© 2023 WFAE
90.7 Charlotte 93.7 Southern Pines 90.3 Hickory 106.1 Laurinburg
Play Live Radio
Next Up:
0:00 0:00
Available On Air Stations
For two years, WFAE has reported on the Charlotte area's affordable housing crisis through our Finding Home series. According to the U.S. Census Bureau, since 1990, home values have increased 36%, while median household income has gone up only 4%. The appearance of prosperity with new development masks the fact that people are being priced out of their neighborhoods.

Finding Home: Does Light Rail Development Push Out Affordable Housing?

Finding Home

As cities consider building new rail lines and development around existing ones, you often hear concerns about the changes displacing low-income residents. Research by UNC Charlotte geographers challenges this assumption.

In an analysis of national data tracking residential moves, the researchers found little evidence that shows this happening. They’re also taking a look at what’s happening in Charlotte. That research is expected to be completed next summer, but so far they’ve been able to tease out some trends.

One of those researchers, Elizabeth Delmelle, joins WFAE "Morning Edition" host Lisa Worf as part of our series Finding Home, which looks at affordable housing challenges.

Lisa Worf: Why'd you decide to study this topic?

Elizabeth Delmelle: We decided to study this topic because we've been hearing a lot of concerns that investments in new transit station leads to displacement of lower income residents who may stand to benefit the most from these new developments.

We'd looked at it from a national perspective over the long term, and we wanted to figure out: Is this something that automatically happens, as the way people kind of talk about it, or is it a rarity?

And so what we found was that's not the norm — that on average, lower income residents have not disproportionately left new transit neighborhoods across the U.S. over the long term.

A Blue Line train pulls away from J.W. Clay Station on North Tryon Street near UNC Charlotte in this 2018 file photo.
A LYNX Blue Line train pulls away from J.W. Clay Station on North Tryon Street in this 2018 file photo.

Worf: How does that work, though? Because a lot of times with transit lines, property values go up, rent prices go up. How is that not leading to displacement of low-income residents?

Delmelle: Right. So that is what everybody thinks happens and most people are surprised when they hear our findings. We're not very popular people when we ... tell them what we found out.

But we've looked at this from a number of different angles, both nationally and at the Charlotte level, looking at a variety of data sets, and what we really uncovered is that transit is an amenity but it's not the amenity that causes this displacement.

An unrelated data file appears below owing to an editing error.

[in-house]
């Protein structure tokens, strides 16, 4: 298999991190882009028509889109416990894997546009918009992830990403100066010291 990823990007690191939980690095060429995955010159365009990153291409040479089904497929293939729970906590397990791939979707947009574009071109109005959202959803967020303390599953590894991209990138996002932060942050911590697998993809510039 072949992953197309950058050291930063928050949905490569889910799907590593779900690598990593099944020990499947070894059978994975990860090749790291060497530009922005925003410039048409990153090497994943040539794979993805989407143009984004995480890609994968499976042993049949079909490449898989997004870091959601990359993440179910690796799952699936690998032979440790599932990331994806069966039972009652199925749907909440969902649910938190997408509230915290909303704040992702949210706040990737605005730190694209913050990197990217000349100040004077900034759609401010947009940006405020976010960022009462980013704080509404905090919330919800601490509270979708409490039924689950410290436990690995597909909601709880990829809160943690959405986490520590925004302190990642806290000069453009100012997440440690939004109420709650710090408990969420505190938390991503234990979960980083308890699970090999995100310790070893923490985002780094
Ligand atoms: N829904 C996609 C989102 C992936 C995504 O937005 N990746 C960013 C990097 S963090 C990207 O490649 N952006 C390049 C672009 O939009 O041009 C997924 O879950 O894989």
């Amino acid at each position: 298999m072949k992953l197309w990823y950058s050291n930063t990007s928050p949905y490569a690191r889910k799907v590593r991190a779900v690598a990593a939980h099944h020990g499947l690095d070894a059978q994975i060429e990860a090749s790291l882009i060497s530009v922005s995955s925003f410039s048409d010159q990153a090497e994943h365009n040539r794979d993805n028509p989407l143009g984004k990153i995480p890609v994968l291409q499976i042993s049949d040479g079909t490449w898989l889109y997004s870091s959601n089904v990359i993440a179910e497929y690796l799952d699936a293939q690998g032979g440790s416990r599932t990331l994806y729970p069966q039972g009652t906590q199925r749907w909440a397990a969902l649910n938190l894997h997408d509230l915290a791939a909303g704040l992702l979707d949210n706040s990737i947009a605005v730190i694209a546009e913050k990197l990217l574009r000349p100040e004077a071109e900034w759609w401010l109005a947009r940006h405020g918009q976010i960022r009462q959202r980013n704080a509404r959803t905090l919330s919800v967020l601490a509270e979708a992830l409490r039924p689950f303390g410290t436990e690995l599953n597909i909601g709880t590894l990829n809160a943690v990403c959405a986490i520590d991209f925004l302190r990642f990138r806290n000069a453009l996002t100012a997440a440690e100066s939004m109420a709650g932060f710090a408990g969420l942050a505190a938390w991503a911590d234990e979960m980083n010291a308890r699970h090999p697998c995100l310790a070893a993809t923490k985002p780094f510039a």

If you just look at, for instance, the original Blue Line, and you go down to Pineville, the changes that happened around those stations are very different than the changes that happened immediately close to uptown. So, transit, in conjunction with all of these other amenities that are serving to increase demand for center city neighborhoods, may lead to displacement.

Worf: How so is that development different in Pineville than some of the closer-in neighborhoods?

Blue Line tickets are available at fare machines on the platforms, or by using CATS' smartphone app
A rider buys a light rail ticket at a LYNX Blue Line station in this 2018 file photo.

Delmelle: Around Pineville you may have park and ride stations and you don't have this associated transit-oriented development, so mixed use and walkable developments immediately around the transit station.

So, in those areas you really don't see much of an effect of the light rail on surrounding neighborhoods, whereas closer to uptown or on the original Blue Line, there was a lot of vacant land around those transit stations, which has been filled in by dense, walkable multifamily housing developments because of their proximity to uptown.

Worf: So, property values going up in those closer areas but not necessarily in the areas farther out like Pineville, you're saying?

Delmelle: Correct.

Worf: How do you want people who make the decisions around transit to look at your data?

Delmelle: So, one important finding in Charlotte is that we do find this significant effect downtown, right? You're adding an additional amenity in areas that already had gentrification pressures.

So, in those areas that are kind of primed for gentrification then the city or public officials need to do something to guard against displacement, because it's very likely that you add an additional amenity in terms of transit that things are going to propel at a very fast rate.

In other areas where we don't find this, there's still an opportunity to locate affordable housing for residents near transit kind of before these new developments get into place. So, a lot of the talk with developers or planners that we've had along this light rail extension, the conclusion is there's been sort of a missed opportunity to develop affordable housing close to transit, whereas these kind of higher-end apartments are being built in around there.

Lisa Worf traded the Midwest for Charlotte in 2006 to take a job at WFAE. She worked with public TV in Detroit and taught English in Austria before making her way to radio. Lisa graduated from University of Chicago with a bachelor’s degree in English.